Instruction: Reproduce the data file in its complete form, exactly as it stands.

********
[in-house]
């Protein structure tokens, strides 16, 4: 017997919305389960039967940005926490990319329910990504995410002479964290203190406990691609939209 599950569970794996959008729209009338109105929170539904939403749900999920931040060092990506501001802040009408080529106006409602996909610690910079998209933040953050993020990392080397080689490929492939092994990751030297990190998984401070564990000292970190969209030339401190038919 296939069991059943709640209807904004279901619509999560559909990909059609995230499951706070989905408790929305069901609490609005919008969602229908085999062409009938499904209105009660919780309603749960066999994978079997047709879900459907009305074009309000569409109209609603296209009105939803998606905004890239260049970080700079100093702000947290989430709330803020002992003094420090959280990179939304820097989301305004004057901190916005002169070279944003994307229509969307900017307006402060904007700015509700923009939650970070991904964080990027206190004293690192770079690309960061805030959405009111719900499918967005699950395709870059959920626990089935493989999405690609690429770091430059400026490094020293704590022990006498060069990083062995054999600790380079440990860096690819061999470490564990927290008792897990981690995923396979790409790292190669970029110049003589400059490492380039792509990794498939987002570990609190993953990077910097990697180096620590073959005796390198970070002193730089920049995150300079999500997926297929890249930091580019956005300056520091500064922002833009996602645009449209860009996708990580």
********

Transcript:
[in-house]
């Protein structure tokens, strides 16, 4: 017997919305389960039967940005926490990319329910990504995410002479964290203190406990691609939209 599950569970794996959008729209009338109105929170539904939403749900999920931040060092990506501001802040009408080529106006409602996909610690910079998209933040953050993020990392080397080689490929492939092994990751030297990190998984401070564990000292970190969209030339401190038919 296939069991059943709640209807904004279901619509999560559909990909059609995230499951706070989905408790929305069901609490609005919008969602229908085999062409009938499904209105009660919780309603749960066999994978079997047709879900459907009305074009309000569409109209609603296209009105939803998606905004890239260049970080700079100093702000947290989430709330803020002992003094420090959280990179939304820097989301305004004057901190916005002169070279944003994307229509969307900017307006402060904007700015509700923009939650970070991904964080990027206190004293690192770079690309960061805030959405009111719900499918967005699950395709870059959920626990089935493989999405690609690429770091430059400026490094020293704590022990006498060069990083062995054999600790380079440990860096690819061999470490564990927290008792897990981690995923396979790409790292190669970029110049003589400059490492380039792509990794498939987002570990609190993953990077910097990697180096620590073959005796390198970070002193730089920049995150300079999500997926297929890249930091580019956005300056520091500064922002833009996602645009449209860009996708990580």